Rethinking Stranger Danger

The best intelligence, before an emergency, to keep our kids safe

Every time a child goes missing anywhere in America, parents shudder — and hold their little ones a little closer. What basic tips can we follow to keep our children safe from harm?

Michelle L. Boykins, senior director of communications at the National Crime Prevention Council, shared up-to the-minute thinking with LifeZette and the newest protocols for keeping kids safe from harm.

“No one wants to think about a child being abducted or harmed,” said Boykin. “We believe in prevention before something bad happens. Preventive measures go a long way to keep tragedies from ever happening to your family.”

Here are important tips and general information to keep our families connected, strong and safe when it comes to outside dangers.

LifeZette: Is it still correct to teach kids about “stranger danger”?

Michelle Boykins: We feel it’s not good to be that literal anymore when teaching kids about safety. The phrase “stranger danger” is simple to remember, but it actually puts kids at a disadvantage.

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A stranger draws to mind a big, evil, mean stranger, but not all dangerous individuals present that way. And while you are talking about one thing, your child is thinking another. To you, a neighbor may be a stranger. To your child, that neighbor may be “someone we know,” and therefore not a stranger. So we discourage that phrase, and look for better ways to teach kids about who is safe and who isn’t.

We advocate “teaching scenarios” instead. Who are the people they can go to safely? There are “safe strangers” in society, such as law enforcement. A scenario might be to ask the question: If you are lost in the mall, who is the safe stranger? Mall security would be a safe stranger.

Also, develop a safe word — a word only you and your child, and other trusted adults including the school emergency contact, know. Then, the child has security in knowing that “this person knows the safe word, so I can go with him.”

LZ: What about the notion of blind trust of adults or authority figures, even family?

Boykins: There is a way to circumvent any situations where harm might happen, no matter who you are talking about — family, coaches, cousins, whomever. Create this rule: “I don’t ever want you to go with anyone I haven’t said you can go with.” Then, you will be aware of everywhere your child goes, and every person your child is ever with. Second, teach kids to report to you anyone who touches them or makes them feel uncomfortable; this is so important. It’s imperative they know to come to you with any discomforting feelings.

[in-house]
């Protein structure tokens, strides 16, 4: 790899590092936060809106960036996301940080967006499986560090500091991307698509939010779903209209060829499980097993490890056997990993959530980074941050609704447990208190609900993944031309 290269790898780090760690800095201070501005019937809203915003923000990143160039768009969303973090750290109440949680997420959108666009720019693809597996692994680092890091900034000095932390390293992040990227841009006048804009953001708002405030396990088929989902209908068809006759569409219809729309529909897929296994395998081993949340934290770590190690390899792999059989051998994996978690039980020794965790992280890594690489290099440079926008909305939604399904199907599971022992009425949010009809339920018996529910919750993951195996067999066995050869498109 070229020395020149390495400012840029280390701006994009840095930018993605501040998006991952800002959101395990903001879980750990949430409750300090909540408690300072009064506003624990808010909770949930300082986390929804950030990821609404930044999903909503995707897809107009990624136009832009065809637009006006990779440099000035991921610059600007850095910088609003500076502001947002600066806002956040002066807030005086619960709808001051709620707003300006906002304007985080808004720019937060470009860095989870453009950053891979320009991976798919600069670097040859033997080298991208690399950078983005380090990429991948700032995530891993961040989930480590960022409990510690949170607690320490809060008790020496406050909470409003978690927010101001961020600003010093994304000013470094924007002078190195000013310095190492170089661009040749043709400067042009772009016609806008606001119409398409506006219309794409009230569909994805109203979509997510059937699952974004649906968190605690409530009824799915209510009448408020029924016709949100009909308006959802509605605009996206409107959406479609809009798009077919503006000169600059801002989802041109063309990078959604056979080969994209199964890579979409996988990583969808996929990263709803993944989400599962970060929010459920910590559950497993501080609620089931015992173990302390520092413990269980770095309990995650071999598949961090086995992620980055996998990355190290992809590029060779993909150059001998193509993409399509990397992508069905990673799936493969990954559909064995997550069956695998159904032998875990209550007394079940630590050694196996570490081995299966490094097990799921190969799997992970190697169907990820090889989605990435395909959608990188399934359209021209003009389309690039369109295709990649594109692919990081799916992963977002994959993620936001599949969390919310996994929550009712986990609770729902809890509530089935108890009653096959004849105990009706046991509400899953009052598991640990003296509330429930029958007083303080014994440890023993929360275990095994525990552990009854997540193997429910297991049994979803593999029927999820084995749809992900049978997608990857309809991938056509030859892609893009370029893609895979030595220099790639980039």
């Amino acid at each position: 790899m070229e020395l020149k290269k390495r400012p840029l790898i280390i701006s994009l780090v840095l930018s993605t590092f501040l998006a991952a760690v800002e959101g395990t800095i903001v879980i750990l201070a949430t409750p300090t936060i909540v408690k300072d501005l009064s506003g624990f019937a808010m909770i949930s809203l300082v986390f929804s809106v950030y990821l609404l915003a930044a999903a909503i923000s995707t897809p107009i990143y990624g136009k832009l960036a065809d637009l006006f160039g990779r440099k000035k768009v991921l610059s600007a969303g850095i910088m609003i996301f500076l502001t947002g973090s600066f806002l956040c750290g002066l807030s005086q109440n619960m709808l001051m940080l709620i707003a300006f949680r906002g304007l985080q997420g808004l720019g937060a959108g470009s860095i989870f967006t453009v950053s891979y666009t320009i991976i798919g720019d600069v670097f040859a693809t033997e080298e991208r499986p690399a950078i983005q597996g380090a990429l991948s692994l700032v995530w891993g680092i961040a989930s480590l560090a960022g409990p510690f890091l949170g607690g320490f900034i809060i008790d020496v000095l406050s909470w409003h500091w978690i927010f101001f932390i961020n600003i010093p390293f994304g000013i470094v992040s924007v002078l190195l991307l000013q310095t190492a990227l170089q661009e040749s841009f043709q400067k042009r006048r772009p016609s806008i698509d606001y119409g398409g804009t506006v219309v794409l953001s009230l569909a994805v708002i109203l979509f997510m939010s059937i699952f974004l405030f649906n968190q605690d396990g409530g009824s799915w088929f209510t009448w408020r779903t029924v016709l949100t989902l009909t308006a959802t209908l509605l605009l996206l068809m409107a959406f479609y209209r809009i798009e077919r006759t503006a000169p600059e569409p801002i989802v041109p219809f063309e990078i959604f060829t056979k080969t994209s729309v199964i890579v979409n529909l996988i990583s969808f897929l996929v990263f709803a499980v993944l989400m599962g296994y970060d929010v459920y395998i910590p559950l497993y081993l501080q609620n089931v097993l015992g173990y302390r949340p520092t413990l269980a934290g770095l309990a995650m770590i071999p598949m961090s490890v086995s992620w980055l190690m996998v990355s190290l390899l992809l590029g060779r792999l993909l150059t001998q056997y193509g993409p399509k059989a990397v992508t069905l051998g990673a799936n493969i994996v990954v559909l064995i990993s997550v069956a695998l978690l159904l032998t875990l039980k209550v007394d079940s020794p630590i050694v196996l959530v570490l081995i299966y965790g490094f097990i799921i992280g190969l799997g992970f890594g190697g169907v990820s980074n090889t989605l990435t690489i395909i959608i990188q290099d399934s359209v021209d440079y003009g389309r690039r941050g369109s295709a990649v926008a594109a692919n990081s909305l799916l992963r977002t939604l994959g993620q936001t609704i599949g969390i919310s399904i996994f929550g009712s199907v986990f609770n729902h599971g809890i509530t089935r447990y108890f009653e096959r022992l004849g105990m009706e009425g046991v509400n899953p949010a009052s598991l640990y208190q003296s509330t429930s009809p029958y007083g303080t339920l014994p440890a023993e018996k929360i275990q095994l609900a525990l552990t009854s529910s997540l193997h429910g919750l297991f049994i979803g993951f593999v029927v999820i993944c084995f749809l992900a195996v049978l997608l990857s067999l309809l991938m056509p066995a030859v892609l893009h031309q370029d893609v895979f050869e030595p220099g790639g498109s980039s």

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LZ: Are ID kits for kids a good idea? Some have DNA sampling, of course, that allow parents to record a child’s DNA.

Boykins: Yes, these are a great idea, and we strongly suggest completing a child ID kit. It may seem scary to even think about needing to use one, but if your child does go missing, you have everything authorities need to find your child. In moments of panic it is easy to forget to tell police that your child has a birthmark, for example. If you put together an ID kit when you are calm, you have done something preventative to keep your child safe. The kit you put together will include a current photo, identifying marks, and a fingerprint, too. Then just put it away. Chances are, you will never need it.

LZ: What do we teach kids to do if they are being abducted?

Boykins: It’s sad but true: Abductions do happen. Again, scenarios are a great way to teach about abduction. Ask your child, “If a stranger came up to you and said he had lost his puppy, and asked you to help him find it, would you?”

You have just exposed your child to a scenario in that conversation. Try to make the conversation as organic as possible; use the news to start a conversation. An Amber Alert is a good time to talk about abductions and prepare your child’s responses to anyone who might try to abduct him or her.

In the horrific event that children are abducted, it is critical they make noise and fight for their lives. Shouting, kicking, screaming — yelling out, “This is not my father, help me!” — anything like this will help others to take notice of the situation. They should never, ever get into a stranger’s car; the chances of staying alive after getting into an abductor’s car plummet. Stay out of that vehicle no matter what it takes. Teach this to your child.

LZ: At what age can children stay home alone? (Some sources say no children under age 10 should ever stay home alone.)

Boykins: First, check your state laws to see how old your child has to be before he can legally stay home alone — this varies by state. Then, ask yourself some questions and answer them honestly: Is my child mature enough to be home alone? Is he a rule-follower? Is my trust level high enough to allow him to be home alone?

Remember to relate basic rules, and make them non-negotiable: Don’t answer the door. Don’t answer the phone — whatever works for your household. Leave emergency numbers prominently placed. Set parameters to the home-alone experience; maybe agree that you will check in every hour at first. Being home alone is a big step toward independence for kids, and the more you do it, the more it is good for your peace of mind and their practicing independence.

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